The Spirit of transformation is ever with us, changing us and adjusting our memories and our understanding of our relationship. I think that it is in our loneliness and in our awareness of suffering, that we are most like the holy one because that pain causes us to reach out to each other, to let ourselves be changed, to seek the meaning beyond the moment. In the beginning, God desires creatures who can learn and change, creatures built for an unfolding cosmos. As part of this creation, this body of holiness, we are invited to remember that we are not in fact alone, but have been created to be in relationship with everything else living.

And St. Paul says, how are the dead raised. We have some scientific observation to help us with this. We know that life is always changing. Rain falls and becomes rivers, lakes, oceans. Some of that water becomes us as we drink. If we wake up early enough by a body of water, we will see the mist rising into the morning. And the the mist will disappear, but not the constituent elements, those hydrogen and oxygen elements which will morph into another form. 

I think it helps us to remember that we are made in love and cannot be severed from God, even when we wriggle and fight. We are a part of all that is. Bill has not been lost, as some say, but rather rediscovered within God’s loving hands. He is as close as your memory and yet invisible to the touch. We want to hang on, but he is being immersed in God’s plan for him and for each of us.

Birth and death are two difficult doorways, but when we push through

Today we give thanks for Bill Taylor. He will be missed, but never forgotten. The legacy he has left for his family and community is woven into the fabric of his relationships. The last time I saw Bill, I was rushing through Guelph General. I heard someone call my name, and when I looked around, there was Bill at a volunteer table.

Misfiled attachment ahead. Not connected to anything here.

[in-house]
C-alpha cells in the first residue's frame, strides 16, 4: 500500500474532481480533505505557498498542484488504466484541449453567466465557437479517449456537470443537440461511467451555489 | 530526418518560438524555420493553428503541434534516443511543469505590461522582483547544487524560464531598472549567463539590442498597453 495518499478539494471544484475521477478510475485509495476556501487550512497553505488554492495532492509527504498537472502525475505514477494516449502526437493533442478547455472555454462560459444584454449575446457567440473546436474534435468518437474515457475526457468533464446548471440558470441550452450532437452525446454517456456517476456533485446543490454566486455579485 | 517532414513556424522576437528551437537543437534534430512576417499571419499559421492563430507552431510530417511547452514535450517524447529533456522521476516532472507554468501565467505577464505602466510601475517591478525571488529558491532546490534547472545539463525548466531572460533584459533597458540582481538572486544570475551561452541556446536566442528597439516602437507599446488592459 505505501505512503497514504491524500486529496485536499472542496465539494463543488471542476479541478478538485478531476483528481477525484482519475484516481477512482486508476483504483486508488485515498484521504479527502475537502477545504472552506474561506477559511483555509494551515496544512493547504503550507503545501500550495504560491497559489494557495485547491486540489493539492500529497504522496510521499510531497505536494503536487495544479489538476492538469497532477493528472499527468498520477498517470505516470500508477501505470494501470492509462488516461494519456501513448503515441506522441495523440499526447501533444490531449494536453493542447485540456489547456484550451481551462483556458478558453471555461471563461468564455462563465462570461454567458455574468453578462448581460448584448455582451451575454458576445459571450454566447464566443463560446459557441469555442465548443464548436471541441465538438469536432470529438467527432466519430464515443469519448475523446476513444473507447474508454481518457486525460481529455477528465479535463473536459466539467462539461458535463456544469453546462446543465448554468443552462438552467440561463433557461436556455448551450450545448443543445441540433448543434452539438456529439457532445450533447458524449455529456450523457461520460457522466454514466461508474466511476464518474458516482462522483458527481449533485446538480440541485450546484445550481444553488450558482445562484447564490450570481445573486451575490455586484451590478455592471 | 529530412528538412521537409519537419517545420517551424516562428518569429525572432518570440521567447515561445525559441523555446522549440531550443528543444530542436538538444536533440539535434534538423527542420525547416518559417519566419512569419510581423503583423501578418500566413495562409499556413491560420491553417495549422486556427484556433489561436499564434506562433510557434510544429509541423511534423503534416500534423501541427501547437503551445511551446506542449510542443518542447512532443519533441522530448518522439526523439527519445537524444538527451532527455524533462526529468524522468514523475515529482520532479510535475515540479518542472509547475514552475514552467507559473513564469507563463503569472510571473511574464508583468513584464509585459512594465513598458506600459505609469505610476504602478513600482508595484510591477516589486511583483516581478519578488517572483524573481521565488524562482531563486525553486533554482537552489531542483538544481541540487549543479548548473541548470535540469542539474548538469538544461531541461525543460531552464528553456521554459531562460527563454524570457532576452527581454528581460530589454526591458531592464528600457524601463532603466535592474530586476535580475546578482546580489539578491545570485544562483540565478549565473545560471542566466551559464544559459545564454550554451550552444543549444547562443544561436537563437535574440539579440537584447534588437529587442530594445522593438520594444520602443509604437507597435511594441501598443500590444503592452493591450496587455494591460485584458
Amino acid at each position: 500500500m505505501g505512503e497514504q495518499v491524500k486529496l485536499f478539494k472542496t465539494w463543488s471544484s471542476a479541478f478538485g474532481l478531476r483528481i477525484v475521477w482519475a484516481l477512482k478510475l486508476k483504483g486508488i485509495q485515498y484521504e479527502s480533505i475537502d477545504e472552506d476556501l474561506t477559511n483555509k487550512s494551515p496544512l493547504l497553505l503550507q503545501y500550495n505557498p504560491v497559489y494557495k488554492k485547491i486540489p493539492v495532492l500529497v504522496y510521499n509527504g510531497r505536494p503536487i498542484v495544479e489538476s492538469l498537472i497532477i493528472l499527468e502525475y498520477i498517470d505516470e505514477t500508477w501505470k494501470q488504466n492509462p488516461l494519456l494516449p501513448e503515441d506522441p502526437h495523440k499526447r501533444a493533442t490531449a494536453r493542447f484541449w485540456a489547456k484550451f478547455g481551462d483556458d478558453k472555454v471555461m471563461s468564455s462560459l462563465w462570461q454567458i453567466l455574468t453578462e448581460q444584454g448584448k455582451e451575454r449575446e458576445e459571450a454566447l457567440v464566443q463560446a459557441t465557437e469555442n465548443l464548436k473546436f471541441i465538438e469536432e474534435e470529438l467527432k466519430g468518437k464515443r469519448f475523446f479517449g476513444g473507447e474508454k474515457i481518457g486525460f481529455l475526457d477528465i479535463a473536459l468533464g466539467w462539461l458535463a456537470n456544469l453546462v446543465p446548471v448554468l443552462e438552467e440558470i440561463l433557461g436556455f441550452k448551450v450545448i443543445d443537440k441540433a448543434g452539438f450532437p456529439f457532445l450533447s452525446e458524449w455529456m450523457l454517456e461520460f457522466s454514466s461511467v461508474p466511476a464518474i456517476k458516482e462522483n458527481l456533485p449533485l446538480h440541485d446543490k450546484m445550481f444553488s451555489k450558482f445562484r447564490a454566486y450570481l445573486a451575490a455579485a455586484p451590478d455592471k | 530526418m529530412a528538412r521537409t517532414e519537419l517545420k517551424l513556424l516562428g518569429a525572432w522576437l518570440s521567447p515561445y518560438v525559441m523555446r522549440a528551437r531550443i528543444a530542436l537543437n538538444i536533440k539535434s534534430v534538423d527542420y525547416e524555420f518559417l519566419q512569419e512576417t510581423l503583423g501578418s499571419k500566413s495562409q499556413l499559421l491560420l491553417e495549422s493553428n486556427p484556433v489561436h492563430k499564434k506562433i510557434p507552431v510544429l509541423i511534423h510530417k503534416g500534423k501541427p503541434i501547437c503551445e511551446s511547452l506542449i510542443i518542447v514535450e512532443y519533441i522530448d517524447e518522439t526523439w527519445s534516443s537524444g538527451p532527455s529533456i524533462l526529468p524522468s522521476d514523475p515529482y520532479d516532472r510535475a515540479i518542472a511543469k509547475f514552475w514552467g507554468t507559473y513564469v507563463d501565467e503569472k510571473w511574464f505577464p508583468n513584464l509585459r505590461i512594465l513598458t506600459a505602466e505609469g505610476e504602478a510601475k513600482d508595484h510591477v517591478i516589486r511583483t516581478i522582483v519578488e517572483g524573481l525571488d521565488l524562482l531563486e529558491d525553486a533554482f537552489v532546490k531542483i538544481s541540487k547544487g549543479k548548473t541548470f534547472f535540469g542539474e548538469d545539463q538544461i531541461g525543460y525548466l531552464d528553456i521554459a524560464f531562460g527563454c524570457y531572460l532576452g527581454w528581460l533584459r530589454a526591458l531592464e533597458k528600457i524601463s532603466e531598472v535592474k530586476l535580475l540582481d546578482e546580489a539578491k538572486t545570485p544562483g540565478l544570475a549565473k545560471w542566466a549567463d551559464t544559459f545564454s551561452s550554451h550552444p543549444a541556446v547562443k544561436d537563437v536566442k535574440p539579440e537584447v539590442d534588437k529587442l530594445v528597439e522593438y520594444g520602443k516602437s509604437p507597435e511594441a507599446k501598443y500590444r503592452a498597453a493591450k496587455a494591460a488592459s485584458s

As Christians, we understand that great love will always carry some grief with it. That grief is the healing balm for loss; it is the impetus to remember and to flesh out our memories.  It takes the time it takes, for grief and love to find a balance in our hearts. 

The Spirit of transformation is ever with us, changing us and adjusting our memories and our understanding of our relationship. I think that it is in our loneliness and in our awareness of suffering, that we are most like the holy one because that pain causes us to reach out to each other, to let ourselves be changed, to seek the meaning beyond the moment. In the beginning, God desires creatures who can learn and change, creatures built for an unfolding cosmos. As part of this creation, this body of holiness, we are invited to remember that we are not in fact alone, but have been created to be in relationship with everything else living.

And St. Paul says, how are the dead raised. We have some scientific observation to help us with this. We know that life is always changing. Rain falls and becomes rivers, lakes, oceans. Some of that water becomes us as we drink. If we wake up early enough by a body of water, we will see the mist rising into the morning. And the the mist will disappear, but not the constituent elements, those hydrogen and oxygen elements which will morph into another form. 

I think it helps us to remember that we are made in love and cannot be severed from God, even when we wriggle and fight. We are a part of all that is. Bill has not been lost, as some say, but rather rediscovered within God’s loving hands. He is as close as your memory and yet invisible to the touch. We want to hang on, but he is being immersed in God’s plan for him and for each of us.

Birth and death are two difficult doorways, but when we push through, how much bigger, more colourful, more challenging and amazing life looks. From a microscopic cell to a creature who can imagine universes, stars, butter tarts! Life is. Love is. Everything else is either a challenge or a gift on the journey.

So hold Bill close in your hearts, remember him with both tears and laughter and trust God that Bill is in good hands. And for you, remember, life is necessarily shared. Nothing is lost forever. Everything lives within the mind of God whose only promise to us is life.